Out-Law Guide 1 min. read
28 Oct 2019, 12:31 pm
Using advisers is not always easy, but as trustees of a pension scheme you should think about the level of advice you need, and the way you would like this advice to be given. You should also think about the level of responsibility that advisers accept for the advice they give.
You need to feel comfortable with you advisers. You should ensure that you meet the people that will advise you before appointing them.
Consider an adviser's qualifications and experience, the quality of service, fees and the extent to which the adviser accepts liability for their work and the adviser's professional liability insurance. Compare a number of advisers before making a decision who to seek counsel from. Good advisers will be proactive and practical and be aware of current issues and developments.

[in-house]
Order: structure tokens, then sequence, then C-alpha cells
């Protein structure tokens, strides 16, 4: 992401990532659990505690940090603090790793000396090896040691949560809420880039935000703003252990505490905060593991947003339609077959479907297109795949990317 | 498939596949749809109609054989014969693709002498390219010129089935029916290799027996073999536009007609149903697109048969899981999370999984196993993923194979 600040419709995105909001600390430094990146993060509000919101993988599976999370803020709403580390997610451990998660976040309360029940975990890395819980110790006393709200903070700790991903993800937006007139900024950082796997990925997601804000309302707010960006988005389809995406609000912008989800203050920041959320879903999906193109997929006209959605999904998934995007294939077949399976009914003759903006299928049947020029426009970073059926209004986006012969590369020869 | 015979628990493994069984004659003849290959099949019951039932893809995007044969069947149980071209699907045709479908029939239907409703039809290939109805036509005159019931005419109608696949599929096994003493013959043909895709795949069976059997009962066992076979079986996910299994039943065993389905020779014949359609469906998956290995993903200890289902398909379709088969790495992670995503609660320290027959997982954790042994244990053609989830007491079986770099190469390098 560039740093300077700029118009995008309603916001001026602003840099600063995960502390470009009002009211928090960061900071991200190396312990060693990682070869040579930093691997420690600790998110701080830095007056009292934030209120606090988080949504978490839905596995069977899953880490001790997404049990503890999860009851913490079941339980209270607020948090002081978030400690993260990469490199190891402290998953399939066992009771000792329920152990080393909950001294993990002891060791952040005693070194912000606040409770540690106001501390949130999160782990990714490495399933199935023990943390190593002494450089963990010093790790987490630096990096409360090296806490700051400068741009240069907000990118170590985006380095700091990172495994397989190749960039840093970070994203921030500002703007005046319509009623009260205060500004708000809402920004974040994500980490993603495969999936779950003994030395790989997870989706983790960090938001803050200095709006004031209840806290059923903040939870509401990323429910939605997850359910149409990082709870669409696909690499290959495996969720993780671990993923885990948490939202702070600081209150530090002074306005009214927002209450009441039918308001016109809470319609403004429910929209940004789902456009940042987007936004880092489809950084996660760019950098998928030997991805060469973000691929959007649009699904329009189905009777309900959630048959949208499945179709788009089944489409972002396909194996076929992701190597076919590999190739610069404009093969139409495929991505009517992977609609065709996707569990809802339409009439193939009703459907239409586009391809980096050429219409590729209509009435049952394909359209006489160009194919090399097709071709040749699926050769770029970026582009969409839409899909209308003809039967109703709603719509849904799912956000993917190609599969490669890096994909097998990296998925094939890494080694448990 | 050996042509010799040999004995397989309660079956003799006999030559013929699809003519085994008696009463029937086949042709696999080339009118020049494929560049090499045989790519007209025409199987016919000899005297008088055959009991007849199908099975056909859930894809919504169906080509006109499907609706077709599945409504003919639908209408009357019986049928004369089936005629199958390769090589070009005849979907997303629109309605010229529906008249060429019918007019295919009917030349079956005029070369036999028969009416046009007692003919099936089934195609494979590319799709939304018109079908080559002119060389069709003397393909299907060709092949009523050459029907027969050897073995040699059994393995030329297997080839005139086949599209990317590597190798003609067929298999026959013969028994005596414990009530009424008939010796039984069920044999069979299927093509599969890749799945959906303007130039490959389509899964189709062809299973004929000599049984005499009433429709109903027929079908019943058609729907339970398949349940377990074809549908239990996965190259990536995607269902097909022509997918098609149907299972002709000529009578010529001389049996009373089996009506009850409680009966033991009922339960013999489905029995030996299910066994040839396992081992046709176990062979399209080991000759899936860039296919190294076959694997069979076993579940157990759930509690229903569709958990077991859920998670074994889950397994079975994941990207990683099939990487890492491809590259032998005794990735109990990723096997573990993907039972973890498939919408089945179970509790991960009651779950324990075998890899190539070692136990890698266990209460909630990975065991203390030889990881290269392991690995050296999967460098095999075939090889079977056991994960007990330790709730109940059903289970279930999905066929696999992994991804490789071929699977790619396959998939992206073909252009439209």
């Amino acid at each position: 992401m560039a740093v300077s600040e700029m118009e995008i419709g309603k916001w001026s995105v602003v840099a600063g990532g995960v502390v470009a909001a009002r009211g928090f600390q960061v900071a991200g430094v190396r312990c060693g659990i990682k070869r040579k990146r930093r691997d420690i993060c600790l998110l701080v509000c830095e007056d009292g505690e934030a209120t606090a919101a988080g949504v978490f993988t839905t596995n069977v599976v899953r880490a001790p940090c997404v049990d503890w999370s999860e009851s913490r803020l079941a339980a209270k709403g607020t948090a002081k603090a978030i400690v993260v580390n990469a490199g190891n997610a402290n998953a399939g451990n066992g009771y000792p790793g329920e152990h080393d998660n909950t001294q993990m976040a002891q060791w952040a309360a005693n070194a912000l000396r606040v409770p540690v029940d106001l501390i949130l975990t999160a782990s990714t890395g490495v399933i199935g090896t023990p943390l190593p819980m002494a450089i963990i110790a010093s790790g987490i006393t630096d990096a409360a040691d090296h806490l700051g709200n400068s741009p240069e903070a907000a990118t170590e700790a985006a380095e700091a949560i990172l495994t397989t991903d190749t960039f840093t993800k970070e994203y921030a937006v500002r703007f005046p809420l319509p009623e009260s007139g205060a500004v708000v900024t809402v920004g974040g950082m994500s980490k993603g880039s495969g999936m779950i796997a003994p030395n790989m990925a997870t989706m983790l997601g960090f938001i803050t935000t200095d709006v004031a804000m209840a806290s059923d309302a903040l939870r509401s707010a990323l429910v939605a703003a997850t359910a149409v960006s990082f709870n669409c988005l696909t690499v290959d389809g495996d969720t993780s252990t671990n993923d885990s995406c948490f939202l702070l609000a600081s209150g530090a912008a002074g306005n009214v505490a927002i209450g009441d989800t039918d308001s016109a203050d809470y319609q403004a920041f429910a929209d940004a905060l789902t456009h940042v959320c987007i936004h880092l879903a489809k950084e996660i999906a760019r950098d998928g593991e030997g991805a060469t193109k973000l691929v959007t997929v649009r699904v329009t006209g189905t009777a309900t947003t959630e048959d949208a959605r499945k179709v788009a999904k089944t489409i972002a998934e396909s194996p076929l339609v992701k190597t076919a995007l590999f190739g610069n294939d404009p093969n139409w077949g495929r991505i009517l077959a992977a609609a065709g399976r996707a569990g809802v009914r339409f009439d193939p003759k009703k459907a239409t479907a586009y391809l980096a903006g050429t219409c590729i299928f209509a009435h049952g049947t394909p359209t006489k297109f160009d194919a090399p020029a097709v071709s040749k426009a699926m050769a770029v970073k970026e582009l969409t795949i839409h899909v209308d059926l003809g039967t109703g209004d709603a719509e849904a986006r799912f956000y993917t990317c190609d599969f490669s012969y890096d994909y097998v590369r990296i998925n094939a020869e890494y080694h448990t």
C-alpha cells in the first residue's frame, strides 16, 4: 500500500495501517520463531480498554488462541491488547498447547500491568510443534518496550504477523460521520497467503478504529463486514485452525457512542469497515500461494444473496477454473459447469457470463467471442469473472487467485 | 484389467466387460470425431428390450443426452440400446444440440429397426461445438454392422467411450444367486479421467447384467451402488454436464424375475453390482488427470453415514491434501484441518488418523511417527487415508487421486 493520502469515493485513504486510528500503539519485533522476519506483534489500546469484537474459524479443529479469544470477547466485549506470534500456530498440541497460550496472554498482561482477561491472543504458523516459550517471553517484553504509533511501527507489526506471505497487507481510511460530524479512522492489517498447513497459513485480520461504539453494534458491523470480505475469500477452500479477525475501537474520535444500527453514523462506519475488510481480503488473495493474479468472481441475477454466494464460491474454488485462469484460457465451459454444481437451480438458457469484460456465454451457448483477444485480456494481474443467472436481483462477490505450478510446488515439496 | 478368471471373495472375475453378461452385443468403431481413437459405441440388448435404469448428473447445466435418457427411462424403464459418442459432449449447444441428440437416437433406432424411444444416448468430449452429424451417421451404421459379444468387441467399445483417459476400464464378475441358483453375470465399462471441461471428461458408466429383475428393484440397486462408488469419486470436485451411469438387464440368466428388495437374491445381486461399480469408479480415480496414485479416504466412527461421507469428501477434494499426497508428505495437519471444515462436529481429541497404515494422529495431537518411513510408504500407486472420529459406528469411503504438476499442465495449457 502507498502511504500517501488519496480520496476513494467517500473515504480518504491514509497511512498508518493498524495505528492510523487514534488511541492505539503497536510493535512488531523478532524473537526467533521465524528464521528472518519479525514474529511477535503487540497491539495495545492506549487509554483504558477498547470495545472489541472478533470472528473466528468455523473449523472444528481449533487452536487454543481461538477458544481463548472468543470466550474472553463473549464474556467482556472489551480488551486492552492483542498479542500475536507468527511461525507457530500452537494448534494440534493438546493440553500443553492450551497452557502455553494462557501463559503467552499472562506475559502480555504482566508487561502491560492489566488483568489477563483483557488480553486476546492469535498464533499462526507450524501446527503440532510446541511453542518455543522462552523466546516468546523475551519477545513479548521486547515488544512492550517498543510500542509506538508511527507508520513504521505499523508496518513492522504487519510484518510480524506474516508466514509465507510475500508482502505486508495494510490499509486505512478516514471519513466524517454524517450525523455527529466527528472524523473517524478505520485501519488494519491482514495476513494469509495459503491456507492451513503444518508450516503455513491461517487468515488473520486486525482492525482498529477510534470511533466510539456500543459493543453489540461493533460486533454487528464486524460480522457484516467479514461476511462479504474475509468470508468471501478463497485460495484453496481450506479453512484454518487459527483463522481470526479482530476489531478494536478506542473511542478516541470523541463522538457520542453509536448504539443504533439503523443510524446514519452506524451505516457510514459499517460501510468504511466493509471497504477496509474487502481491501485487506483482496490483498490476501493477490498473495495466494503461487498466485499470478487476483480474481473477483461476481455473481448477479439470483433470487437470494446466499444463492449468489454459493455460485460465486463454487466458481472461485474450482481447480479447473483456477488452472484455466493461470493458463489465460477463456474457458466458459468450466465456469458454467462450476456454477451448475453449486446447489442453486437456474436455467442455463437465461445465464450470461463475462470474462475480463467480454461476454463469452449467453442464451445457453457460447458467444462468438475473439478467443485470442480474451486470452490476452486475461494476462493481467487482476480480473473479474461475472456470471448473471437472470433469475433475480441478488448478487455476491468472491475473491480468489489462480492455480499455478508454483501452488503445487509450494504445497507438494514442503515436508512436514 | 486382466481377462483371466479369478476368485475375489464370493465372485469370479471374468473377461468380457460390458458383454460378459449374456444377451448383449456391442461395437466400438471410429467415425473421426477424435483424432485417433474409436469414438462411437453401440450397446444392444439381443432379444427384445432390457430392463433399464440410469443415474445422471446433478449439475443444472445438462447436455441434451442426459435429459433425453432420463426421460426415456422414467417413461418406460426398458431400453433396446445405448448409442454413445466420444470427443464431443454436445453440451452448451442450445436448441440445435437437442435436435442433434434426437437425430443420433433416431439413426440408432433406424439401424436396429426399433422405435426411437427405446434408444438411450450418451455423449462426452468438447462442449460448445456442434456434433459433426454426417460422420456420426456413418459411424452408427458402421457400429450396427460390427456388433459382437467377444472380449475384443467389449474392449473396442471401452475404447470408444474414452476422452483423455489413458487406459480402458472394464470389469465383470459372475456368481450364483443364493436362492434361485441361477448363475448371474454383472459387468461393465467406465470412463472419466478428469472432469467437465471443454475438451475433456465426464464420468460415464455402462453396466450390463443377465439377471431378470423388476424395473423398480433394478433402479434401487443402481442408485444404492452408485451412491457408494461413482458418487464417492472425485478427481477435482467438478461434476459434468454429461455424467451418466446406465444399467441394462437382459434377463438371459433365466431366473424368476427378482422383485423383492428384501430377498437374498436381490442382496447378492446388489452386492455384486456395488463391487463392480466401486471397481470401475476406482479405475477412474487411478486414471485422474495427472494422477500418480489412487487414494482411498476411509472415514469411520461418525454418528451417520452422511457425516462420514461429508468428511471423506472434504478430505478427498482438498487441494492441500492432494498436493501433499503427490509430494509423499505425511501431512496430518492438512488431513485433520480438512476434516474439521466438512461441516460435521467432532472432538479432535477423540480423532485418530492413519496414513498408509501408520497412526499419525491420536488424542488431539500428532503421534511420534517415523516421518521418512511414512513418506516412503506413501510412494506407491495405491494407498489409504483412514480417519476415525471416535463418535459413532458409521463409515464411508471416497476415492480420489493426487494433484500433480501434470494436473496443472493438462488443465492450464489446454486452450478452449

The terms on which an adviser is appointed should be clear and comprehensive. You must read these carefully. You should be prepared to negotiate with an adviser about what their responsibilities and remuneration will be. Advisers will be used to this.
You must consider at the outset any potential conflicts of interest, particularly if the adviser also provides advice to the employer.
You should ensure that advisers understand the needs of the scheme and do not use too much technical jargon. Advice should be in the format best suited to you, rather than the advisers. You should feel comfortable asking for clarification and should challenge advice you do not agree with.
You should keep advisers up to date in order to receive the best advice. Advisers need to understand the issues faced by the trustees to advise properly. Advisers should also have a good working relationship with the scheme's other advisers.
You should monitor performance and arrange regular meetings with their advisers to discuss concerns and give feedback.